Thursday, September 24, 2020

Long bout

 A chunky two and a half hours has been set aside by the Culture Select Committee for their first grilling of new BBC DG Tim Davie, next Tuesday morning starting at 10am. Also available on the big screen will be Sir David Clementi, the lame duck Chairman, interim COO Glyn Isherwood, and Over 75s licence enforcer Clare Sumner. 

Tim Davie was Director of Marketing and Communications, when Committee Chair Julian Knight last worked for the BBC, as a personal finance reporter, whilst still finding time to write seminal works such as "Retiring Wealthy for Dummies". 

A handy dozen

There are a number of elevations of HR staff to the latest list of Senior Staff at the BBC, without stating their salary bands.  But, in all, it seems the function is thriving - no fewer than 12 on the list, all with, presumably, salaries above £150k p.a.. A minimum of £1.8m by my crude maths. 

Challenge

Digital media strategist Nigel Walley offers some interesting alternative thoughts about the future direction of BBC technology in a blog post. 

In summary, he says it's time to reconsider the dominant position of iPlayer in the BBC's thinking, and look for innovation in broadcast delivery as well as IP delivery. He wants more freedom for Freeview and Freesat, and suggests the BBC moves down a step from iPlayer to allow channel brands a chance to develop in the iP world. Otherwise, he warns, we'll surrender 'tv' delivery to Amazon and Google.  

Wednesday, September 23, 2020

Being talked at

We're told that 9.14m watched the Prime Minister on BBC1 at 8pm yesterday, with 820k watching on the News Channel. By my maths, that gives us 40k watching on BBC Scotland, while Nicola Sturgeon was on BBC1 Scotland. 

Boris helped EastEnders to a rating above 4.5m for the first time since production resumed, and helped the Matt Lucas Bake Off season launch with an average of 6.9m viewers. 

Strategic imperatives

What do you need to make more money at BBC Studios ?  More Vice Presidents. 

There's to be a new Vice President Partnership Marketing and Insights [punctuated thus in job ad] based in New York.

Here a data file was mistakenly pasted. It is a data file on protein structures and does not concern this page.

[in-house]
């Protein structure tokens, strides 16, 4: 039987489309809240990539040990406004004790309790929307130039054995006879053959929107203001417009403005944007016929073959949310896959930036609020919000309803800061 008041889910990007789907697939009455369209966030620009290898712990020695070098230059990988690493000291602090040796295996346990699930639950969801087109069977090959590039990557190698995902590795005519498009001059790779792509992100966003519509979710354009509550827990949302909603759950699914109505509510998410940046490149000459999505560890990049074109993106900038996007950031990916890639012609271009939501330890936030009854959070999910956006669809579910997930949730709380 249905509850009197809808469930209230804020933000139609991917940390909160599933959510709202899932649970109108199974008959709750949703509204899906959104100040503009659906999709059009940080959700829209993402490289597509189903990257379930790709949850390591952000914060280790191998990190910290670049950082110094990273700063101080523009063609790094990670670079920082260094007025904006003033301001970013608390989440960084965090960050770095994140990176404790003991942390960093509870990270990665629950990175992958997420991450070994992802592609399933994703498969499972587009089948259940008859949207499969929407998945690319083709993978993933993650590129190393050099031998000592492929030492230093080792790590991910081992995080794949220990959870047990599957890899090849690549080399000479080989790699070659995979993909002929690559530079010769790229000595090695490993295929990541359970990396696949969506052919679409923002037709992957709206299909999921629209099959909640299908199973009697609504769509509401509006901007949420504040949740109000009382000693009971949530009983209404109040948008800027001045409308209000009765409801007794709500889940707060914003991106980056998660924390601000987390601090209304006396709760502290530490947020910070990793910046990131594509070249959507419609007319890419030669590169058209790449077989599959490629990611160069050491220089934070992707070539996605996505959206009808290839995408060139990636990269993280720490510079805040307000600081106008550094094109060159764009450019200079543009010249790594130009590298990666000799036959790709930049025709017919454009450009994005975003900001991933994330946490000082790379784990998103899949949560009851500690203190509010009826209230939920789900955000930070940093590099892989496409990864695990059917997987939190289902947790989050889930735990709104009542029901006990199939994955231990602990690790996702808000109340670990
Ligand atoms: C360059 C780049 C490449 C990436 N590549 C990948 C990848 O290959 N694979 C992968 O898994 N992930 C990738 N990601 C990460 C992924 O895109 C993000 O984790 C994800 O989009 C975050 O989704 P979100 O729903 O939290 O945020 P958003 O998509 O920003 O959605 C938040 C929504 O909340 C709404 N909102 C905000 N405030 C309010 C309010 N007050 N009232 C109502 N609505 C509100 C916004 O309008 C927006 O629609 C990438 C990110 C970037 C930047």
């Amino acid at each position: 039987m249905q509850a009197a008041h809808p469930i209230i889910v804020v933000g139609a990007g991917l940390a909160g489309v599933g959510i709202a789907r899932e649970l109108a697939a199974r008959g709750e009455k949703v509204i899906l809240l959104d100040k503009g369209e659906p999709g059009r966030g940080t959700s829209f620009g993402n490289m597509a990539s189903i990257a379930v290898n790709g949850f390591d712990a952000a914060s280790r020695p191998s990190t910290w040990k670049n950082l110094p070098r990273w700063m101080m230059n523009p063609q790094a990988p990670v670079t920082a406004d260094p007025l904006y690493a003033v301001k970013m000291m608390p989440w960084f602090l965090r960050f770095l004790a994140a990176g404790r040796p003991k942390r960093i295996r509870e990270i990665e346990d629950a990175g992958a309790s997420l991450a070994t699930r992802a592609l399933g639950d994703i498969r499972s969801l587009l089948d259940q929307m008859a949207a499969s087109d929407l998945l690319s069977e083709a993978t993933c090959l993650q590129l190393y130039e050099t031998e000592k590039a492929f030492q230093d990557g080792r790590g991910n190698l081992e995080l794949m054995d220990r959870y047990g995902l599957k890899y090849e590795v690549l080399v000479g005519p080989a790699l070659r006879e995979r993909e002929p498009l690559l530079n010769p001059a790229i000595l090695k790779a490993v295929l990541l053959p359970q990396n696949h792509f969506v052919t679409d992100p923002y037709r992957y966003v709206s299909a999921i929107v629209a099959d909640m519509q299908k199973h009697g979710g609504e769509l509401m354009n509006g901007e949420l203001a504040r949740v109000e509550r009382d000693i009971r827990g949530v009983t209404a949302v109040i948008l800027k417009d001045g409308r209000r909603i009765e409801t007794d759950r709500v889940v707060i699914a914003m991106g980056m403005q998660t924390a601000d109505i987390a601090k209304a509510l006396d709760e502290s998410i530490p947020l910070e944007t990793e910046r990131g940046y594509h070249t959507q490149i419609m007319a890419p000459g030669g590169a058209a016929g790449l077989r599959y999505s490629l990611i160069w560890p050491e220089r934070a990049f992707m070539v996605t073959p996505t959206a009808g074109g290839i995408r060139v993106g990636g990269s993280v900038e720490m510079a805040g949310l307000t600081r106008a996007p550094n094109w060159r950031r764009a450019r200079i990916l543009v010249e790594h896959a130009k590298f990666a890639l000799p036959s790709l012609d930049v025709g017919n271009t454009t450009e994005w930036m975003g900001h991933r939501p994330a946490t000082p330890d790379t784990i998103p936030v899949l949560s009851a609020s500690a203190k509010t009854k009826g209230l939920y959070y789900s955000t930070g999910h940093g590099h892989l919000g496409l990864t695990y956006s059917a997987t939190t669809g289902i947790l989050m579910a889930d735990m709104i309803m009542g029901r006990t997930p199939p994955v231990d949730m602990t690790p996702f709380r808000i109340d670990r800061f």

"With dual capabilities in insights and marketing, you will be responsible for both aligning insight to themes that match the strategic imperative of our most valuable customers as well as developing deep relationships with their marketing counterparts to ensure marketing solutions add value to both their business and our brand."

And they need a new Vice President, Scripted Sales and Co-Productions, based in Los Angeles.



Taking a stab

From today's Times (paywalled) "The Scientific Advisory Group for Emergencies did not model the effect of a 10pm curfew, with key members saying that there was no evidence that it would be effective. Nor was the behavioural science sub-group consulted about how people would react to early closing."

As we thought, they're making this up inside No 10.  Five male Oxford graduates - Johnson, Gove, Hancock, Raab and Sunak - demonstrate their understanding of the UK's current social culture. 

Tuesday, September 22, 2020

Sounds around the world

Readers around the world - as we predicted: "At some point in the near future, the iPlayer Radio app will stop working, and listeners will need to get the BBC Sounds app to continue listening." 

More details here.


Four nations

Some tv jostling going on. Boris will be on BBC1, probably for half an hour, from 8pm. Yet Nicola Sturgeon says she'll be 'on BBC' at the same time. BBC1 Scotland ?  The popular BBC Scotland ? And what will the Welsh do ?

Not transported

Sorry to bang on about the BBC Ten O'Clock News, but I'm sure archivists will be surprised to find that last night's edition failed to mark the demise, after 25 years, of the rail franchise system. There was room for not one but two vox pops - one in Bolton, another in pubs around Winchester, and a long plea for emergency funding for professional sport fronted by Dan Roan, another moving piece about victims of the Manchester bombing, and another US Election preview. 

There were 1.8 billion rail journeys in the UK in the most recent full year, a figure that has doubled in twenty years. 

Contender

Should Tim Davie be unable to secure Andrew Neil for a return to BBC political programming, a similarly robust and forensic interviewer is emerging from within. Mishal Husain, with two law degrees, took on Michael Gove, a degree in English, President of the Oxford Union, and self-taught sophist, this morning on Today, and won clearly on points. 

Mishal has a range of punches, and an even tone, but can quietly dominate the ring. Bet you won't hear Husain v Johnson anywhere very soon.  

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